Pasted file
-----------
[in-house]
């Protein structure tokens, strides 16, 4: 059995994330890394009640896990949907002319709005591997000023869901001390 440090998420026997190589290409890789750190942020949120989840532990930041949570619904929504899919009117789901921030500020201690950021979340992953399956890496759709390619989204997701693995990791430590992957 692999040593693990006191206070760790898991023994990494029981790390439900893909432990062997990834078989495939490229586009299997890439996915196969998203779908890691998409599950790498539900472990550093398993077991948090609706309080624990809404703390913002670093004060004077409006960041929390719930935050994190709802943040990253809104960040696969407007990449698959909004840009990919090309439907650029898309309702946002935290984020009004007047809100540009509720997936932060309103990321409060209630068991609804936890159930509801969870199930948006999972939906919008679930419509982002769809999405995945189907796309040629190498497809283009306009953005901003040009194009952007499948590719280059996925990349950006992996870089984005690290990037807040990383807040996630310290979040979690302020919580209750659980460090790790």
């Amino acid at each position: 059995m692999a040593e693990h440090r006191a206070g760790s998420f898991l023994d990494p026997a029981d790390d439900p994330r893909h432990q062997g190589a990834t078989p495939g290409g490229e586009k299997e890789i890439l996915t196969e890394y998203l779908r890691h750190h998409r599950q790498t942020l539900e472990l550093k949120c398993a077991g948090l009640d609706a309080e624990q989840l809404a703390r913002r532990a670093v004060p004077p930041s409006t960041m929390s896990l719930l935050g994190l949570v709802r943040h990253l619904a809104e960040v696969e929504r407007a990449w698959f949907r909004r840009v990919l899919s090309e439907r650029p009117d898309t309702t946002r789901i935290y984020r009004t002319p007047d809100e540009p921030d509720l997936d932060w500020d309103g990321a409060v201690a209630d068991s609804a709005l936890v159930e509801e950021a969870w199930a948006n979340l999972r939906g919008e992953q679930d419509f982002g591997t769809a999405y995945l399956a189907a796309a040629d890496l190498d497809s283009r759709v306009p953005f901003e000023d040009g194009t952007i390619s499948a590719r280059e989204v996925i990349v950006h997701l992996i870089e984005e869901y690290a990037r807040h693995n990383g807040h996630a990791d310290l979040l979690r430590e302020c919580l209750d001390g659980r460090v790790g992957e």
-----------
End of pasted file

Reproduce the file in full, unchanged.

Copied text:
[in-house]
């Protein structure tokens, strides 16, 4: 059995994330890394009640896990949907002319709005591997000023869901001390 440090998420026997190589290409890789750190942020949120989840532990930041949570619904929504899919009117789901921030500020201690950021979340992953399956890496759709390619989204997701693995990791430590992957 692999040593693990006191206070760790898991023994990494029981790390439900893909432990062997990834078989495939490229586009299997890439996915196969998203779908890691998409599950790498539900472990550093398993077991948090609706309080624990809404703390913002670093004060004077409006960041929390719930935050994190709802943040990253809104960040696969407007990449698959909004840009990919090309439907650029898309309702946002935290984020009004007047809100540009509720997936932060309103990321409060209630068991609804936890159930509801969870199930948006999972939906919008679930419509982002769809999405995945189907796309040629190498497809283009306009953005901003040009194009952007499948590719280059996925990349950006992996870089984005690290990037807040990383807040996630310290979040979690302020919580209750659980460090790790």
């Amino acid at each position: 059995m692999a040593e693990h440090r006191a206070g760790s998420f898991l023994d990494p026997a029981d790390d439900p994330r893909h432990q062997g190589a990834t078989p495939g290409g490229e586009k299997e890789i890439l996915t196969e890394y998203l779908r890691h750190h998409r599950q790498t942020l539900e472990l550093k949120c398993a077991g948090l009640d609706a309080e624990q989840l809404a703390r913002r532990a670093v004060p004077p930041s409006t960041m929390s896990l719930l935050g994190l949570v709802r943040h990253l619904a809104e960040v696969e929504r407007a990449w698959f949907r909004r840009v990919l899919s090309e439907r650029p009117d898309t309702t946002r789901i935290y984020r009004t002319p007047d809100e540009p921030d509720l997936d932060w500020d309103g990321a409060v201690a209630d068991s609804a709005l936890v159930e509801e950021a969870w199930a948006n979340l999972r939906g919008e992953q679930d419509f982002g591997t769809a999405y995945l399956a189907a796309a040629d890496l190498d497809s283009r759709v306009p953005f901003e000023d040009g194009t952007i390619s499948a590719r280059e989204v996925i990349v950006h997701l992996i870089e984005e869901y690290a990037r807040h693995n990383g807040h996630a990791d310290l979040l979690r430590e302020c919580l209750d001390g659980r460090v790790g992957e």